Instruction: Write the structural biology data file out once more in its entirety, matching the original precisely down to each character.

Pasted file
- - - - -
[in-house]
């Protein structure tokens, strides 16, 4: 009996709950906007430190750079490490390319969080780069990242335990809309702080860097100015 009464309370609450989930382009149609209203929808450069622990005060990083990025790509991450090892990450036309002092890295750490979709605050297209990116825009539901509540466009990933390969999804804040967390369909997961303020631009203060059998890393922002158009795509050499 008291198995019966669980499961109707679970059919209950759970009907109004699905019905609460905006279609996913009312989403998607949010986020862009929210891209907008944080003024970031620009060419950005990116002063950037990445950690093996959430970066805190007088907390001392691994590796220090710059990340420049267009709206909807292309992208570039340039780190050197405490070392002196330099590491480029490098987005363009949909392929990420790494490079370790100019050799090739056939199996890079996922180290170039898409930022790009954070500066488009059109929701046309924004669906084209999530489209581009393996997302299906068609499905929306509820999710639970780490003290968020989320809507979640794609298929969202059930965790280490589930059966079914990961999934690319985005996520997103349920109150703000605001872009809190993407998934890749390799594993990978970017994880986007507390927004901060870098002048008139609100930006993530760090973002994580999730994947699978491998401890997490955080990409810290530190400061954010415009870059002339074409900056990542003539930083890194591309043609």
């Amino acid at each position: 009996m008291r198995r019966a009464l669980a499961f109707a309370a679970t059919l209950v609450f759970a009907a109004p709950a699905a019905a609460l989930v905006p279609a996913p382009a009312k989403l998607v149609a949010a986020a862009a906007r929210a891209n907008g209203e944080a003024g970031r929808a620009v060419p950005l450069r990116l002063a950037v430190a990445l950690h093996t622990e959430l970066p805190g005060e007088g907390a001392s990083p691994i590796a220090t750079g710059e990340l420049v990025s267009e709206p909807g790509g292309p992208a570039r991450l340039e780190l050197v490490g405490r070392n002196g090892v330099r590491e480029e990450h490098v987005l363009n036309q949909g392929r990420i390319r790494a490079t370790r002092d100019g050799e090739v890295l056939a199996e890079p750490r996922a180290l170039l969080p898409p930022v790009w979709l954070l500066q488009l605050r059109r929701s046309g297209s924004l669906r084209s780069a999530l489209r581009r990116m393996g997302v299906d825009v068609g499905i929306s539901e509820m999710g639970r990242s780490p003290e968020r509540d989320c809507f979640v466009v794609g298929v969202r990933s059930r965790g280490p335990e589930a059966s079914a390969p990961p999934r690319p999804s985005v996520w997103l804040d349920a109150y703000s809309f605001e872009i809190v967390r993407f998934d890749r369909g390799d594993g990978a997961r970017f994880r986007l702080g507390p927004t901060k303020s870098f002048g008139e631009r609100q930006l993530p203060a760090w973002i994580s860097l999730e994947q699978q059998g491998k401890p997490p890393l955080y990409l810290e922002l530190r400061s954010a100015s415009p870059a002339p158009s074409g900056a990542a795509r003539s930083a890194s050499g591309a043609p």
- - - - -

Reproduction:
[in-house]
């Protein structure tokens, strides 16, 4: 009996709950906007430190750079490490390319969080780069990242335990809309702080860097100015 009464309370609450989930382009149609209203929808450069622990005060990083990025790509991450090892990450036309002092890295750490979709605050297209990116825009539901509540466009990933390969999804804040967390369909997961303020631009203060059998890393922002158009795509050499 008291198995019966669980499961109707679970059919209950759970009907109004699905019905609460905006279609996913009312989403998607949010986020862009929210891209907008944080003024970031620009060419950005990116002063950037990445950690093996959430970066805190007088907390001392691994590796220090710059990340420049267009709206909807292309992208570039340039780190050197405490070392002196330099590491480029490098987005363009949909392929990420790494490079370790100019050799090739056939199996890079996922180290170039898409930022790009954070500066488009059109929701046309924004669906084209999530489209581009393996997302299906068609499905929306509820999710639970780490003290968020989320809507979640794609298929969202059930965790280490589930059966079914990961999934690319985005996520997103349920109150703000605001872009809190993407998934890749390799594993990978970017994880986007507390927004901060870098002048008139609100930006993530760090973002994580999730994947699978491998401890997490955080990409810290530190400061954010415009870059002339074409900056990542003539930083890194591309043609």
């Amino acid at each position: 009996m008291r198995r019966a009464l669980a499961f109707a309370a679970t059919l209950v609450f759970a009907a109004p709950a699905a019905a609460l989930v905006p279609a996913p382009a009312k989403l998607v149609a949010a986020a862009a906007r929210a891209n907008g209203e944080a003024g970031r929808a620009v060419p950005l450069r990116l002063a950037v430190a990445l950690h093996t622990e959430l970066p805190g005060e007088g907390a001392s990083p691994i590796a220090t750079g710059e990340l420049v990025s267009e709206p909807g790509g292309p992208a570039r991450l340039e780190l050197v490490g405490r070392n002196g090892v330099r590491e480029e990450h490098v987005l363009n036309q949909g392929r990420i390319r790494a490079t370790r002092d100019g050799e090739v890295l056939a199996e890079p750490r996922a180290l170039l969080p898409p930022v790009w979709l954070l500066q488009l605050r059109r929701s046309g297209s924004l669906r084209s780069a999530l489209r581009r990116m393996g997302v299906d825009v068609g499905i929306s539901e509820m999710g639970r990242s780490p003290e968020r509540d989320c809507f979640v466009v794609g298929v969202r990933s059930r965790g280490p335990e589930a059966s079914a390969p990961p999934r690319p999804s985005v996520w997103l804040d349920a109150y703000s809309f605001e872009i809190v967390r993407f998934d890749r369909g390799d594993g990978a997961r970017f994880r986007l702080g507390p927004t901060k303020s870098f002048g008139e631009r609100q930006l993530p203060a760090w973002i994580s860097l999730e994947q699978q059998g491998k401890p997490p890393l955080y990409l810290e922002l530190r400061s954010a100015s415009p870059a002339p158009s074409g900056a990542a795509r003539s930083a890194s050499g591309a043609p």